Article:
An anonymous reader wrote very good comments to my post Credit, Debit, Cash and BARTER. Please read about his/her solutions to the financial crisis that can come through the Catholic Church.
"I've always wondered if Catholic parishioners could do far more for each other than most of them typically do. As the times continue to get worse, I'm willing to bet that the Catholic Church in America will only get stronger.
For example: Pot-luck dinners could become a nightly or perhaps a thrice-weekly affair, which would certainly cut down on most folk's grocery bills. Work on parishioner's homes could be done in return for gas and oil bills; and parishioners could get together to homeschool each other's children.
A rotating staff -- some, perhaps, with CNA or RN backgrounds -- could be put to use to watch over the elderly in the parish, and could also be used to watch each other's kids while the parents are still at work. Also, a parish or a group of parishes could request group rates from the local hospitals for medical care, and group rates from the local pharmacies and medical equipment businesses.
Also, if a family has a particular need for something or some service, they could post a 'ticket' on a bulletin board, and when someone has some thing or some trade they need in return that the first family can provide or perform, their 'tickets' could be exchanged and taken off the bulletin board.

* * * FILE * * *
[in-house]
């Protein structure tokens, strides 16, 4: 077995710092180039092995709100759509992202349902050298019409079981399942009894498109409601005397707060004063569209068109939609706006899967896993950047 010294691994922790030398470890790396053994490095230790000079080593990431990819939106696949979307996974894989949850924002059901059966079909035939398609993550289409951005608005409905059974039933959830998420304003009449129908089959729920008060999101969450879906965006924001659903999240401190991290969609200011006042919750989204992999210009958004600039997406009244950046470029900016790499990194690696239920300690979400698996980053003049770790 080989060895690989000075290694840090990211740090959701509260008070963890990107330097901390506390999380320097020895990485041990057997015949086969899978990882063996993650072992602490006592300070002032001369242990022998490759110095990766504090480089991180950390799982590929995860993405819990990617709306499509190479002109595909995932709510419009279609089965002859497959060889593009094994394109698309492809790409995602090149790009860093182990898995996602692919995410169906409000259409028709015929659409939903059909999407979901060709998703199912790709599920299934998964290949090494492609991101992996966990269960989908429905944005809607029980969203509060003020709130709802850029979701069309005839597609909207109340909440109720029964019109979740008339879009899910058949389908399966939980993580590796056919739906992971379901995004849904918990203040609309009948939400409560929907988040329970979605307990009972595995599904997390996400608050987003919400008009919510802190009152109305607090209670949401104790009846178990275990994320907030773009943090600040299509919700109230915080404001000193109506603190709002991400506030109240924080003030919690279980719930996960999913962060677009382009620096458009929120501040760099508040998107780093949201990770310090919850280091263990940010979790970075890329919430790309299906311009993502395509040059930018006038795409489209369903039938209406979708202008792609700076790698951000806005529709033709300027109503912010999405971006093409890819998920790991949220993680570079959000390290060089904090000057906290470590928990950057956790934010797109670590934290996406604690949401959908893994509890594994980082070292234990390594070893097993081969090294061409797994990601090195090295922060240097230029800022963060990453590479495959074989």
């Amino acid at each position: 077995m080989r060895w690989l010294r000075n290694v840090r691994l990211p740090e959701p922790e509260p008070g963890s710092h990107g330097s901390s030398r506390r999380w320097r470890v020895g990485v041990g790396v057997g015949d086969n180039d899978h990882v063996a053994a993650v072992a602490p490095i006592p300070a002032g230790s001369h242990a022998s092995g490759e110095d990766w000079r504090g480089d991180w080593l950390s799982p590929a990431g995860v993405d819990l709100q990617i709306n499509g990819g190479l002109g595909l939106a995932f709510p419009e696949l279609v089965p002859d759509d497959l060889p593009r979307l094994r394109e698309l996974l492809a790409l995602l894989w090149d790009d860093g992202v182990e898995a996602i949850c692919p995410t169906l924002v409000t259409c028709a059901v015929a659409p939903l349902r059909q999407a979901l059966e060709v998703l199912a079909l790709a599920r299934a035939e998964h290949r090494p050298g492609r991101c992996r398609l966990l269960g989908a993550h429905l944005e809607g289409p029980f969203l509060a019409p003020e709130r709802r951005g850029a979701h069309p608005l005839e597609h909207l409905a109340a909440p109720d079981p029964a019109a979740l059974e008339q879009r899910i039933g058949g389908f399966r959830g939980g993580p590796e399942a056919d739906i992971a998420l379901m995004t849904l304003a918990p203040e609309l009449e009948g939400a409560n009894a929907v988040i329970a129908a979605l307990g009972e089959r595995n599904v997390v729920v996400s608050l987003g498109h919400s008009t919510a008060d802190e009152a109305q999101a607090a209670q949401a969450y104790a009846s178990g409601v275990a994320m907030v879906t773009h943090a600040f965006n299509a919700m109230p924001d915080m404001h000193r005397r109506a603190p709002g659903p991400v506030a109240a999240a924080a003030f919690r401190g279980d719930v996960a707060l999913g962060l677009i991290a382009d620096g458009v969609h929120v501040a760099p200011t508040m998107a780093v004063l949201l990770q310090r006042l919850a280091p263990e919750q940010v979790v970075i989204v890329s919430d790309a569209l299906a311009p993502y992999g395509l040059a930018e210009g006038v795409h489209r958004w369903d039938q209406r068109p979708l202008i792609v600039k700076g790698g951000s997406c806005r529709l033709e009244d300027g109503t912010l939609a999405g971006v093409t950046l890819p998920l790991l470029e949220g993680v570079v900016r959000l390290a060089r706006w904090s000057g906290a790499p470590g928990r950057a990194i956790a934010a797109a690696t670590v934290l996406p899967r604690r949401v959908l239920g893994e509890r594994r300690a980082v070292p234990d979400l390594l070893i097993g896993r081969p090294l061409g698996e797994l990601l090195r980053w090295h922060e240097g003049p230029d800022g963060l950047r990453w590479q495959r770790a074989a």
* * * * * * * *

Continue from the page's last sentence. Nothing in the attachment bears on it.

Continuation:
And if all that sounds too good to be true, or if it doesn't sound like that would ever happen in your parish, you might want to take a look at how the Mormons, or the Baptists organize themselves. All of these things are already being done in other faith communities.
Catholics, I believe, need to start acting like family more often. It should be a source of a very strong identification to belong to a certain parish. Once that happens, all of these things are possible.
I have witnessed far too many ugly things happen amongst Catholic parishioners than I care to mention here; and I'm afraid that it is true that most of us have a long way to go before ever realizing such things in most of our parishes. But it can be done; and as the crisis in the economy worsens, our parishioners should really start looking out for one another, to the point that we begin to act like a very strong, united community."